Before I get into the review, play this in the back ground to get you in the mood. Just click play and read on .
(PS. It won’t allow you to listen to it on my site directly…so open when you click play, just click on the “Watch on YouTube Link…it’ll open in a separate window.)
So in the throes of Snowmaggedon, or the Snowpacalypse or Battlesnow Earth or whatever you want to call it, consider this your comfort reading while you cozy up to a fire…if you have power and viable access to the net. I know most of you are probably out shoveling right now. And to those our Southern Hemisphere brothers and sisters in Australia riding out/rode out Cyclone Yasi, I wish you well. This will still be here when you get back on your feet.
Black Swan, to put it succinctly, is truly a mindf*ck of Fight Club proportions. Anyone who hasn’t yet seen Fight Club but has already seen Black Swan, go and watch it. Those who’ve seen Fight Club but not Black Swan, do the same. If Fight Club has a younger cuter sister who was just as messed up as the main character of that Chuck Palahniuk movie, it would be Black Swan.
Natalie Portman plays the psychologically distressed Nina Meyers who’s self-imposed need for perfection drives her into insanity as she not only earns the lead role of the famous ballet piece, Swan Lake, but is fully engulfed within it. This mental degradation provides memorable and disturbing imagery as she experiences a world that may or may not be real. Her life parallels closely to the title character of Swan Lake in a subtle yet intriguing way. Listen carefully to the ballet director’s words when he gives directions to young Nina as she takes on the challenging role of the Swan Queen.
Natalie captures Nina’s youthful fragility as she slowly breaks apart with such delicacy that I finally understand why she’s been nominated for Best Actress this year. Natalie also devoted six months before filming to tone and strengthen her body for this role. All ballet scenes with the exception of a few long shot are herself which is amazing considering the technical expertise needed to pull off some of the moves of Swan Lake.
Mila Kunis stands out as the quasi-villain, Lily (that may or may not be a villian…yes, this movie makes you question everything) who unintentionally leads poor Nina down a path of destruction by introducing her into a darker version of Nina’s childlike world. Her performance is loose, seductive and honest.
Nina’s troubles are real to a lot of women and girls trying to make strive to be “perfect”. Too many women succumb to the insinuated (often blatant) expectations of beauty which leads to warped perceptions of oneself and one’s world. This is the real message of this powerful movie. Perfection can only be found in your flaws.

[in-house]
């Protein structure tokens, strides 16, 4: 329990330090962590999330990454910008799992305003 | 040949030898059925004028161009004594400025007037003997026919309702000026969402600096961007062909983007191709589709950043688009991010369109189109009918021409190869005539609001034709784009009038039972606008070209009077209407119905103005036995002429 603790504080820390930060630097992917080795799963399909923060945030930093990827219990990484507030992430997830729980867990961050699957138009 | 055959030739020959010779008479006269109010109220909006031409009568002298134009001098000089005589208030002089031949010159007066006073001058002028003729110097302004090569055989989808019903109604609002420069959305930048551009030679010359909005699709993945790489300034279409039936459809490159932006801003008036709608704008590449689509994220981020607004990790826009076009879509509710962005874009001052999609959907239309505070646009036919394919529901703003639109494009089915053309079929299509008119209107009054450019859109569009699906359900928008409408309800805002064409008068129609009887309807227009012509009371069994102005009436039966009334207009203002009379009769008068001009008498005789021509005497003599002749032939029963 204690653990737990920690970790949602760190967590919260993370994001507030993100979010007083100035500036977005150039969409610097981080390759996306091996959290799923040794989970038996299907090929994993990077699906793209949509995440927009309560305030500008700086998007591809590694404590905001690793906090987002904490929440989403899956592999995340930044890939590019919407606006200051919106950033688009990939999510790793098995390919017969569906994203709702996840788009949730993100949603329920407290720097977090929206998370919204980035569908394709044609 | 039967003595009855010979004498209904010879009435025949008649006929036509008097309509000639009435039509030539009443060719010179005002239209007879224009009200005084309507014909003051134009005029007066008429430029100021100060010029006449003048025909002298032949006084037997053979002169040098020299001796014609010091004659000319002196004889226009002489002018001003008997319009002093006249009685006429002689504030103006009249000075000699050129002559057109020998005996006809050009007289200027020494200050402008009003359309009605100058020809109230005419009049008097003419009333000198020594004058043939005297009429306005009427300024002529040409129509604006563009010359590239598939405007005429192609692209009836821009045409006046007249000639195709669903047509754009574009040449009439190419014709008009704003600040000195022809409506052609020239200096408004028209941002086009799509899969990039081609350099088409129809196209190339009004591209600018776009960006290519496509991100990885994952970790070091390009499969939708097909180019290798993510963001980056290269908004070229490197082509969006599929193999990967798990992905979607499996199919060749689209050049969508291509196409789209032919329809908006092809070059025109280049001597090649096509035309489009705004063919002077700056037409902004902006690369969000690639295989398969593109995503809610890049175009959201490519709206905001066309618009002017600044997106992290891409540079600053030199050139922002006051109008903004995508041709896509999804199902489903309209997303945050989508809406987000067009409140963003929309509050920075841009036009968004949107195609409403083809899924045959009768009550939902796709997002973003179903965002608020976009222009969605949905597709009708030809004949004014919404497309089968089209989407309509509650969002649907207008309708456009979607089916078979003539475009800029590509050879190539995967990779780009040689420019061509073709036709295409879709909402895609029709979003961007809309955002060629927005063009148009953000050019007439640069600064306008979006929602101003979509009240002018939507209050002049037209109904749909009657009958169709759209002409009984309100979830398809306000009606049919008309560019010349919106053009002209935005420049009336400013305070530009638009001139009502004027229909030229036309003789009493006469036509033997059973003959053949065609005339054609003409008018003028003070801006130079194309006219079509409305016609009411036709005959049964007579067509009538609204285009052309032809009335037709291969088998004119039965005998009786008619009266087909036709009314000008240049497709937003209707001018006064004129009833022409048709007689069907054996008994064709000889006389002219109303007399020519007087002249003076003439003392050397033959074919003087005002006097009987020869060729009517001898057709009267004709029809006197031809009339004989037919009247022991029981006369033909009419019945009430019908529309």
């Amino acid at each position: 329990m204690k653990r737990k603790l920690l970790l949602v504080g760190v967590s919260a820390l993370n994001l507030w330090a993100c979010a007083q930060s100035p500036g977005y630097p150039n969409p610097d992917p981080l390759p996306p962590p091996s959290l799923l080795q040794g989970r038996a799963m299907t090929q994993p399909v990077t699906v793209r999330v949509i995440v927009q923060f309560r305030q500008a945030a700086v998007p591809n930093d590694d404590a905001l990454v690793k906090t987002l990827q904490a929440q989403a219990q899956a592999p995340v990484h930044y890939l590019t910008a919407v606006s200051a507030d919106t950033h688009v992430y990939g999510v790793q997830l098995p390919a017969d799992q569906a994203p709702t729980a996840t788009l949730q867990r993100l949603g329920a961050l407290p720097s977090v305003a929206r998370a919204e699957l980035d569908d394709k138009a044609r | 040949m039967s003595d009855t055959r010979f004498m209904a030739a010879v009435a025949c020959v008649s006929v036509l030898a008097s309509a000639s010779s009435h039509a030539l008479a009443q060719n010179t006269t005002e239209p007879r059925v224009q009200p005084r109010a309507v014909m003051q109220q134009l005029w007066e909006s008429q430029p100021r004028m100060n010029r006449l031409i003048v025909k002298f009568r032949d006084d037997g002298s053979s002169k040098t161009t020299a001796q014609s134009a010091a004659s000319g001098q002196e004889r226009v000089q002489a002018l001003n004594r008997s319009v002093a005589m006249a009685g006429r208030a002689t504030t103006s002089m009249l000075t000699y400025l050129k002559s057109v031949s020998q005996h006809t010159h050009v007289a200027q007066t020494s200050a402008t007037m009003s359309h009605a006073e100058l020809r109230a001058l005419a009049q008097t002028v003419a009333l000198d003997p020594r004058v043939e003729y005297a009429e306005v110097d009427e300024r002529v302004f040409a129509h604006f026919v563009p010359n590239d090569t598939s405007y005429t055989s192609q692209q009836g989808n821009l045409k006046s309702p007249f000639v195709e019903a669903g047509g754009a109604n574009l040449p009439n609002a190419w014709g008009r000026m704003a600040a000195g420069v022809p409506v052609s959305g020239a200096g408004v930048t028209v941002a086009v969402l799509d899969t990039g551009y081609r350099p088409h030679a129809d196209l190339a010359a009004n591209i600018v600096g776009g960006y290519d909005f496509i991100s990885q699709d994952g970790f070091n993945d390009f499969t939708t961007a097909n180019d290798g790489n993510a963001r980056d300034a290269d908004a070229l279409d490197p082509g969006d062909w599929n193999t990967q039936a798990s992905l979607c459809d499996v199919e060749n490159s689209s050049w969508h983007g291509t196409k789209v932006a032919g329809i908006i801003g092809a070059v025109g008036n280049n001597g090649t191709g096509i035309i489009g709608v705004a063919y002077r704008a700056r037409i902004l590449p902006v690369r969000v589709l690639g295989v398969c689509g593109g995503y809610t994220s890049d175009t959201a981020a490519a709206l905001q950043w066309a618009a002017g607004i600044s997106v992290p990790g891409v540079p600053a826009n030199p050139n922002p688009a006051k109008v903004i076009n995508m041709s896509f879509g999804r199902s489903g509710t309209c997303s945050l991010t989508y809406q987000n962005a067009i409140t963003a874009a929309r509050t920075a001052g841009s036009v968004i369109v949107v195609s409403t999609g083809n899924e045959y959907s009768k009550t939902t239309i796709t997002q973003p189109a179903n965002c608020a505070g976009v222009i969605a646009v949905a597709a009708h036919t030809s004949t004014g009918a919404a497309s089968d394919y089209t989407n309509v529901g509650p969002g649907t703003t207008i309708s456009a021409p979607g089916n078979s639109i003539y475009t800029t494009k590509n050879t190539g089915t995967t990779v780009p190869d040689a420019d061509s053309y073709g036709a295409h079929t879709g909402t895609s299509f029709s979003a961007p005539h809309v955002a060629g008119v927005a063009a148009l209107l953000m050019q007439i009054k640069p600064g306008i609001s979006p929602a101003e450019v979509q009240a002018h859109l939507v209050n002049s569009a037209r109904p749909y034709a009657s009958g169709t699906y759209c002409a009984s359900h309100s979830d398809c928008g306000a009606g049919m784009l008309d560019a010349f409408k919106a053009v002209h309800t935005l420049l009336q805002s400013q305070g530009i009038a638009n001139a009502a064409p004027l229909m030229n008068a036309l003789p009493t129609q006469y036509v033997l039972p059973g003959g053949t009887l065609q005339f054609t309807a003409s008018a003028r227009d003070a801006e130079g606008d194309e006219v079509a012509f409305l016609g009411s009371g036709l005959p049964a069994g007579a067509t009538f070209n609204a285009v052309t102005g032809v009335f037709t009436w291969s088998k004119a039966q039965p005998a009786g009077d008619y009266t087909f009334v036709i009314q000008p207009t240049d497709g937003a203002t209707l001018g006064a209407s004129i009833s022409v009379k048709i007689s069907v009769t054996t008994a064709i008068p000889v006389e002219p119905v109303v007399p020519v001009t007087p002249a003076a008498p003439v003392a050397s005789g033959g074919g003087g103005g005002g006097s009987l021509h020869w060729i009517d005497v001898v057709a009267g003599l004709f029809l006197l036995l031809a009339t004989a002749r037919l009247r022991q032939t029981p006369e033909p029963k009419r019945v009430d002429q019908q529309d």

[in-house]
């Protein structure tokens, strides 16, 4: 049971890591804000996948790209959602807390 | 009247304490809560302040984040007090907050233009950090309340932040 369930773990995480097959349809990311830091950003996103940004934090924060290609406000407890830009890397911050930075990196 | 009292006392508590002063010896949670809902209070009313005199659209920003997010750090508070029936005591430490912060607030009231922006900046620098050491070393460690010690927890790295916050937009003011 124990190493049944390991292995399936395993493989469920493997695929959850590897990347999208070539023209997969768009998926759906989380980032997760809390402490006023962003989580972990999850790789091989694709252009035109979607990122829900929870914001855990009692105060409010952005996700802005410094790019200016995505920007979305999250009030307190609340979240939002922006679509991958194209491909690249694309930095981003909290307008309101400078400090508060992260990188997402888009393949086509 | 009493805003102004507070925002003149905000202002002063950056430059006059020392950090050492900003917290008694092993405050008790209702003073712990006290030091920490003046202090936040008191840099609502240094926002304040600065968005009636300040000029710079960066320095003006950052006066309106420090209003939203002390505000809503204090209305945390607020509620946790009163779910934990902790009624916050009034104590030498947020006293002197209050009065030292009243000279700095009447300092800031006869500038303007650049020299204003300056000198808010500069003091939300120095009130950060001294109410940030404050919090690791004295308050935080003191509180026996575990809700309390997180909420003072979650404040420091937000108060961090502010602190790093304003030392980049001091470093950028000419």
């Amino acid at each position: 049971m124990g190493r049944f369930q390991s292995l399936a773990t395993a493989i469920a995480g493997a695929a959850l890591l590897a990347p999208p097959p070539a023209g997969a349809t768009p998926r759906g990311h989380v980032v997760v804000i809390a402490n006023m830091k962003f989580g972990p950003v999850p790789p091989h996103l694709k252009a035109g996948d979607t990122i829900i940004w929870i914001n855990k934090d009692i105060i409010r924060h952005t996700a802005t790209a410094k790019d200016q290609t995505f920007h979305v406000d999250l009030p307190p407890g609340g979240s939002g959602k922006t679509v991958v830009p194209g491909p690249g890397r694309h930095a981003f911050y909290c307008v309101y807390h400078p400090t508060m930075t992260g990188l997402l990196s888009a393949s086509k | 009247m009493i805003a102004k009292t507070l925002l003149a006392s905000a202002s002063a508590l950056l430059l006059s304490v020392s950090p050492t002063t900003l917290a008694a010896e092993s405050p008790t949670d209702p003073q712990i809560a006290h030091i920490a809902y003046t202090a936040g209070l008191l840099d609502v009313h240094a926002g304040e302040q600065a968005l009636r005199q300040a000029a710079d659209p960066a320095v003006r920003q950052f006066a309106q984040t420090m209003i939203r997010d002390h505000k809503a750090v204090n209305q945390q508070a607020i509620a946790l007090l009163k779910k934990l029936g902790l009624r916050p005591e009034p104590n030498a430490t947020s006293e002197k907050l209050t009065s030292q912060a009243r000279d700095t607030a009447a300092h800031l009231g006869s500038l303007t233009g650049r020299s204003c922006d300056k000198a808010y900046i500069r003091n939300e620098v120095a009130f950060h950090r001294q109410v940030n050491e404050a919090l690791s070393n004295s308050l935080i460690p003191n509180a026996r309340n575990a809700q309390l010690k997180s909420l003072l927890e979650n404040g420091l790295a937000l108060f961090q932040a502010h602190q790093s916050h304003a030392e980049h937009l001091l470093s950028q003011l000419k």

Nina’s technical perfection is mirrored by Lily’s truthfulness to herself. Lily accepts her weaknesses and tries to help Nina wrap her mind around that in an indirect way. Anything less than perfection is unimaginable to Nina and ultimately leads to her falling apart…but I’m oversimplifying this movie that really could take chapters to decipher. There’s so much in Black Swan that even as I write this more and more is coming to me.
So I’ll leave my impressions of female sexual self-expression, of bulimia, of mother-daughter relationships, of professional jealousy, and of single parenthood for another time perhaps. I’ll let Black Swan speak and dance for itself.
The beginning of Black Swan can by slow, predictable, and trying at points but the reward of the second half is worth the first. When it begins to pick up, you’ll not know which way it’s going to go even up to the final curtain call. Much like the last scene in Fight Club (sorry folks, I won’t spoil that for you if you haven’t seen the movie…and even if I did, you wouldn’t understand it without watching it), Black Swan takes unexpected turns. And remember I didn’t say it WAS Fight Club, I said it was LIKE Fight Club.
I feel that as time goes by, this movie will have a following very similar to Fight Club as appreciation grows.
And to those guys who fear losing their “Man Card” if they watch this, consider this scene: Clicky-clicky. Also, you can bring your Significant Others with you and win points for going to a really brilliant movie disguised as a chick flick. I’m only here to help…
Black Swan will have you wanting more after the closing credits and make you dwell on scenes long after you get home.
And if you haven’t paid attention to the song I told you to click at the beginning, go back and listen to the words.
9.2 bloody fingernails out of 10